Lesetja Kganyago cautioned SA to embrace 4IR instead of resisting it. File Photo: IOL

CAPE TOWN – Africa’s economic growth is anticipated to continue strengthening and rising. The question that was posed at one of the sessions which took place at the World Economic Forum on Friday was, how can leaders create the necessary environment to enforce policies and deliver the intended outcomes.

The panel which consisted of Christopher Bishop Head of Programming at CNBC Africa, Albert Zeufack Chief Economist Africa at the World Bank, Olusola David-Borha Chief Executive at the Standard Bank Group Limited and Lesetja Kganyago Governor of the South African Reserve Bank (SARB) narrowed the discussion on the Free Trade Agreement and the Fourth Industrial Industrial Revolution. 

On the topic of the Fourth Industrial Revolution taking over the continent, Kganyago emphasised that people should not be resisting it but rather ask themselves how they can embrace and engage with it differently.

“I think what is understated is the impact that it would have on the efficiency with which governments can deliver public services," Kganyago said.

Further making reference to a pilot projects, the Reserve Bank ran with block chain to process transactions. 

The Reserve Bank introduced block chain into the country's payment systems space, which usually clears "a couple of trillion rands a day". Block chain technology managed to clear the same amount of payments within 90 minutes, Kganyago said.

He highlighted what the efficiency gains of that would mean, owing to the fact that this happened just in the wholesale market, if rolled out to the rest of the country or continent people would be able to move money quickly and reduce the risk in the payment space.

Kganyago said that in order to get the elusive growth that every country is searching for, Africa needs to take advantage of the opportunities offered by globalization by trading more with each other, whilst simultaneously trading with the rest of the world.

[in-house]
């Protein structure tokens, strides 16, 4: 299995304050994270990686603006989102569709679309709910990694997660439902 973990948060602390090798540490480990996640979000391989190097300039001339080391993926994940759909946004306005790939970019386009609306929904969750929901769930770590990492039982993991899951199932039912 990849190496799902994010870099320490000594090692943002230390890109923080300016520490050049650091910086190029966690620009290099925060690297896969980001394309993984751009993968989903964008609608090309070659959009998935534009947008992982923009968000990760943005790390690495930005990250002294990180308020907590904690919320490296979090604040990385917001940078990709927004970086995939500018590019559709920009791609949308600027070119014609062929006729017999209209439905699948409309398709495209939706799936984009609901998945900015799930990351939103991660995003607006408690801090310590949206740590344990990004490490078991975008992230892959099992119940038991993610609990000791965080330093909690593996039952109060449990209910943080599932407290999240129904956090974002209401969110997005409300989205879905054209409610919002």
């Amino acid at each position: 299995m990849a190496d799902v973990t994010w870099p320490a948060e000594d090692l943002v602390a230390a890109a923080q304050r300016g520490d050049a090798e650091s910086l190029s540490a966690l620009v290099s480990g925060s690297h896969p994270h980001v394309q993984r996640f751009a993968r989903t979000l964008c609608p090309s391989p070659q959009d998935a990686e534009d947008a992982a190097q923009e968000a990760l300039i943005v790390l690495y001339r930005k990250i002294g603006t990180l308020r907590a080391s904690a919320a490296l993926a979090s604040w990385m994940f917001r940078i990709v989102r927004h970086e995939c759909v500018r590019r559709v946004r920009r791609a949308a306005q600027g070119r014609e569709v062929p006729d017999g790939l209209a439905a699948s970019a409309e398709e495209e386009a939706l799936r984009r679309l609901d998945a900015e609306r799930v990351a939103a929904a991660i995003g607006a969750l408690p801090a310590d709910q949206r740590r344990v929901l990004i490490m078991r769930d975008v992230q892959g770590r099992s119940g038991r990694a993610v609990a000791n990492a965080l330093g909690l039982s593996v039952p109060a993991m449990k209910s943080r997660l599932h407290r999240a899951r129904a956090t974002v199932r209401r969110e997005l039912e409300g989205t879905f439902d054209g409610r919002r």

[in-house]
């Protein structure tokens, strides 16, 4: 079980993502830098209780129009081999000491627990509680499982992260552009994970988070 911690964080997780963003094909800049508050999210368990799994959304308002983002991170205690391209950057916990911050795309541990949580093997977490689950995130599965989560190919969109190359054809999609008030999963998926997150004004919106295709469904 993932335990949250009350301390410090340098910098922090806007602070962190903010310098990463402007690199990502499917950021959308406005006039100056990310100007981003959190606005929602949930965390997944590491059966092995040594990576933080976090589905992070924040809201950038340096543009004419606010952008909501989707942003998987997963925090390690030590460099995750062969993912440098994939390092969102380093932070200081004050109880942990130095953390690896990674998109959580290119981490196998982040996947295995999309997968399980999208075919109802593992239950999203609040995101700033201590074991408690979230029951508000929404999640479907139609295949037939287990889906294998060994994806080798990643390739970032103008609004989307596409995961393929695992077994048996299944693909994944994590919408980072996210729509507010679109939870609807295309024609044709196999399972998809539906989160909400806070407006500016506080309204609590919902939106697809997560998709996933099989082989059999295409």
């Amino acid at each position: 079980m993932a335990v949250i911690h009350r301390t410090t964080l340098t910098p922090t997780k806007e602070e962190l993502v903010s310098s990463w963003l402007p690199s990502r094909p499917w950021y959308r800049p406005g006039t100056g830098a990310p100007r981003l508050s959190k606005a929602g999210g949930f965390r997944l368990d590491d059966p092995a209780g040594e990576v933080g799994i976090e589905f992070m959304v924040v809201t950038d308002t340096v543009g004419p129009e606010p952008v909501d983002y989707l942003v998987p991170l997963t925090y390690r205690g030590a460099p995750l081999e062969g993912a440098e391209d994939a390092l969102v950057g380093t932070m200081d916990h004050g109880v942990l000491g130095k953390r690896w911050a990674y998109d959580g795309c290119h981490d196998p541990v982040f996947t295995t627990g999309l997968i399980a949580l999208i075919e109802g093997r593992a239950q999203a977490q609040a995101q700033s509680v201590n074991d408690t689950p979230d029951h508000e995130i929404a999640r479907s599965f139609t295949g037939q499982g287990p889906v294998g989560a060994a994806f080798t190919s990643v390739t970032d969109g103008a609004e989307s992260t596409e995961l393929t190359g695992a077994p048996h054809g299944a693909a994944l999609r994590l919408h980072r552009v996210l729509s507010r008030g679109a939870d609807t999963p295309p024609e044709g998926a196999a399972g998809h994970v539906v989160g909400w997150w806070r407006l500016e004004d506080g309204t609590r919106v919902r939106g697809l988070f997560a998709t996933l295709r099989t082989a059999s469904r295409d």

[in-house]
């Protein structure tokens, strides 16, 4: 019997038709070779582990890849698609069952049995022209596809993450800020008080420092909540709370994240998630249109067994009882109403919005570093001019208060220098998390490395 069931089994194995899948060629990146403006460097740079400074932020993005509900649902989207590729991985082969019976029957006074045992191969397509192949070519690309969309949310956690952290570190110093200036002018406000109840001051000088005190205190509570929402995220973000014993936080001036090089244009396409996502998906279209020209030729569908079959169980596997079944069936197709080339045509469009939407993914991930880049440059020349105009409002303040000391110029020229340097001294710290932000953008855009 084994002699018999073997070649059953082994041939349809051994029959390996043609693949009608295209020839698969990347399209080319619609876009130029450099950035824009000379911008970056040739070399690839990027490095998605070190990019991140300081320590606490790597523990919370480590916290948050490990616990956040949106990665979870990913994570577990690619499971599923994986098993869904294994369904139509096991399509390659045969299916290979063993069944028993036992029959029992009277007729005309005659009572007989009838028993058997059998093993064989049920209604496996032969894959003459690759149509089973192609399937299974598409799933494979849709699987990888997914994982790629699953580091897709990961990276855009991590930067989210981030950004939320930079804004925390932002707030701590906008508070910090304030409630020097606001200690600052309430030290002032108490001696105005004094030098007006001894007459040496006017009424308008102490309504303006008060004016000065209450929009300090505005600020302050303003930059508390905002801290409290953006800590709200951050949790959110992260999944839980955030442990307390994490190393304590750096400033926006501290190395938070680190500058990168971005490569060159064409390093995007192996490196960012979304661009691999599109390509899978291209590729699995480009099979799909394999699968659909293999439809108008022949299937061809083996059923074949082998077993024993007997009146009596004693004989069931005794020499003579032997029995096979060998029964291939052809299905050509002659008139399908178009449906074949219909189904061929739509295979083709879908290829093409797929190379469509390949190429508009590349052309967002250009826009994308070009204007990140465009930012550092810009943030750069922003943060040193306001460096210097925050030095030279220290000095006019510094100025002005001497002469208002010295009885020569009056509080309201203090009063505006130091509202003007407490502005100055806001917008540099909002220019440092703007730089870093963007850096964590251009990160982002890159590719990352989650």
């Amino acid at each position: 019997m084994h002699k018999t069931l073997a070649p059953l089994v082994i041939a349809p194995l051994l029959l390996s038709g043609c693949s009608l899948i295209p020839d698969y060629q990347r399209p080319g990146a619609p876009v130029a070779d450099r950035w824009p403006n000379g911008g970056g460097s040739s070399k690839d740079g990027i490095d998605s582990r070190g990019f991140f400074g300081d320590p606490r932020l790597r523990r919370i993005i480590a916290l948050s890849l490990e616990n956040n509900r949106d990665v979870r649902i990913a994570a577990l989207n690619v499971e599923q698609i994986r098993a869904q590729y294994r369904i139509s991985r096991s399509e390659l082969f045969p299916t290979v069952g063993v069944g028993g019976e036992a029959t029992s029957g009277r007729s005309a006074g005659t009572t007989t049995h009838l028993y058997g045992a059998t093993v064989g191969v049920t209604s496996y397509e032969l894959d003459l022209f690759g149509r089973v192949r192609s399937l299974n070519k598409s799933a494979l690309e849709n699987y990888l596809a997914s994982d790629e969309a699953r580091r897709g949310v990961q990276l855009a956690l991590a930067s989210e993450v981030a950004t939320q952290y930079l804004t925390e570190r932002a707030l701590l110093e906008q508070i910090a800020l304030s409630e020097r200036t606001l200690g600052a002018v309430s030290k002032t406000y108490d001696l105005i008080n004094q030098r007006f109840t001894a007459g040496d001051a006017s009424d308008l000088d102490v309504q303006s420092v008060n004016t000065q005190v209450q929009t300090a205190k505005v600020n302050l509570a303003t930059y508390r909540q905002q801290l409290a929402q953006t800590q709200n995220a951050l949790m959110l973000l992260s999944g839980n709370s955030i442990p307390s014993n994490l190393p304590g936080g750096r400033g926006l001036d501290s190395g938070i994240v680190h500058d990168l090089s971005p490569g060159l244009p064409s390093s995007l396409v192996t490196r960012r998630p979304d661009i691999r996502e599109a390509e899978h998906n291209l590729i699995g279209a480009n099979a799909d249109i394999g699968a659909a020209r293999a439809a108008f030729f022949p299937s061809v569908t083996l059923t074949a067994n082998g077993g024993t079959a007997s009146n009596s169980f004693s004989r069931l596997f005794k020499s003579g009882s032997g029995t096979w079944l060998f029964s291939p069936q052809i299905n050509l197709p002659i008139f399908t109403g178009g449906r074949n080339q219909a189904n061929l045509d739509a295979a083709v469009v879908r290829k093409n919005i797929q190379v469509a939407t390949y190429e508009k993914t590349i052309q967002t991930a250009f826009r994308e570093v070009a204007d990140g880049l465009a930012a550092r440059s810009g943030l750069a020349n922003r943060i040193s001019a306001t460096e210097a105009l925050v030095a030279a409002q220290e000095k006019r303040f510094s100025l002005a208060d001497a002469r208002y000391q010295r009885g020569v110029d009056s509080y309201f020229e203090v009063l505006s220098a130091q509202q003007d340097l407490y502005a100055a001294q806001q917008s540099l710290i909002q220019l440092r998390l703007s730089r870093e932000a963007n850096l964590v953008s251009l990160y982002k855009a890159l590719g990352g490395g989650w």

When asked what are some of the greatest challenges the continent will face when it comes to free trade, Kganyago said, “I am yet to think of challenges but rather the opportunities it offers as we take advantage of the opportunities we will figure out what the challenges are.”

Kganyago further added that coming to grips with what the challenges are going to be means that there has to be a conversation that involves African companies that are doing trade with other companies within the African continent and ask them what are the barriers that they are facing and what it is that they would like to be done.

Olusola David-Borha, Chief Executive, Africa of the Standard Bank Group had this to said: “We have seen the political will to actually get the agreement rectified. What we need to see more on the continent is better economic governance, I'm hoping that as the government comes together, as they understand the implications of bringing down barriers driving intra-africa trade,that ability to improve economic governance, to strengthen our institutions we will have the political will to put that in place.”

One of the big gaps that need to be filled out in the African economy is the transport infrastructure, we all need infrastructure across all African countries unlike prior when countries just had a mere railway to the port. Private-public partnerships are being seen as the way out.

The reality is that the public sector does not have sufficient capital to deliver the infrastructure that is required on the continent we know where debt levels are. That therefore means that there has to be collaboration with commercial banks,DFIs, export credit agencies, philanthropic organisations, venture capitalists, equity providers and the only way you can get all these stakeholders working together is when you have a clear regulation legal framework, you must have governance that is transparent, Olusola said.

Olusola made reference to the the South African Renewable Energy Independent Power Producer Procurement Programme, which is paraded as a plan within which, over the next five to ten years, there will be transparency and therefore the private sector will have the confidence to invest in renewable energy. About 14 billion dollars has come in through this programme, she said that is a model that can be replicated.

Clear rules, a governance structure, and bringing all the different parties together is how we will be able to attract the much needed capital, she added.